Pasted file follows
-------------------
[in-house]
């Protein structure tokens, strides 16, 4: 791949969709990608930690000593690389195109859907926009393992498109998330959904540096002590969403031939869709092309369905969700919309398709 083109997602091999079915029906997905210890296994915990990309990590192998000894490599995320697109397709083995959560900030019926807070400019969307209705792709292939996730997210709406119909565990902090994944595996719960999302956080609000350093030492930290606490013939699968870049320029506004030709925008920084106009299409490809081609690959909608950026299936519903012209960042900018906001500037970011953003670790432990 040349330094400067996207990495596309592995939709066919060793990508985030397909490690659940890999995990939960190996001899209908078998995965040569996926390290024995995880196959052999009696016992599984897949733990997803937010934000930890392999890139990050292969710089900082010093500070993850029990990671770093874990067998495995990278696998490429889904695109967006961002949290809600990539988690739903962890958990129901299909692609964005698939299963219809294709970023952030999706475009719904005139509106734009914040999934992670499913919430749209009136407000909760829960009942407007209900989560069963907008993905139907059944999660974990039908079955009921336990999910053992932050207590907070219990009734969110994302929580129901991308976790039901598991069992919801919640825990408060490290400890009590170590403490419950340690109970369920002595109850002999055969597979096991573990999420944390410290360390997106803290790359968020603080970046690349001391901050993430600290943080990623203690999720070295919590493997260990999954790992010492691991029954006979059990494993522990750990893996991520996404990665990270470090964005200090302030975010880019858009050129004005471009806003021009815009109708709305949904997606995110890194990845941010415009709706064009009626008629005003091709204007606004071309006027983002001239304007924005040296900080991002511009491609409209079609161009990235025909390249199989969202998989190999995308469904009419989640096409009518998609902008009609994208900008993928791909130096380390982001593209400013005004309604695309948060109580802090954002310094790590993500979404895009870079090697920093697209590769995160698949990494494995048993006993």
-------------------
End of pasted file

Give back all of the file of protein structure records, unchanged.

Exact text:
[in-house]
């Protein structure tokens, strides 16, 4: 791949969709990608930690000593690389195109859907926009393992498109998330959904540096002590969403031939869709092309369905969700919309398709 083109997602091999079915029906997905210890296994915990990309990590192998000894490599995320697109397709083995959560900030019926807070400019969307209705792709292939996730997210709406119909565990902090994944595996719960999302956080609000350093030492930290606490013939699968870049320029506004030709925008920084106009299409490809081609690959909608950026299936519903012209960042900018906001500037970011953003670790432990 040349330094400067996207990495596309592995939709066919060793990508985030397909490690659940890999995990939960190996001899209908078998995965040569996926390290024995995880196959052999009696016992599984897949733990997803937010934000930890392999890139990050292969710089900082010093500070993850029990990671770093874990067998495995990278696998490429889904695109967006961002949290809600990539988690739903962890958990129901299909692609964005698939299963219809294709970023952030999706475009719904005139509106734009914040999934992670499913919430749209009136407000909760829960009942407007209900989560069963907008993905139907059944999660974990039908079955009921336990999910053992932050207590907070219990009734969110994302929580129901991308976790039901598991069992919801919640825990408060490290400890009590170590403490419950340690109970369920002595109850002999055969597979096991573990999420944390410290360390997106803290790359968020603080970046690349001391901050993430600290943080990623203690999720070295919590493997260990999954790992010492691991029954006979059990494993522990750990893996991520996404990665990270470090964005200090302030975010880019858009050129004005471009806003021009815009109708709305949904997606995110890194990845941010415009709706064009009626008629005003091709204007606004071309006027983002001239304007924005040296900080991002511009491609409209079609161009990235025909390249199989969202998989190999995308469904009419989640096409009518998609902008009609994208900008993928791909130096380390982001593209400013005004309604695309948060109580802090954002310094790590993500979404895009870079090697920093697209590769995160698949990494494995048993006993």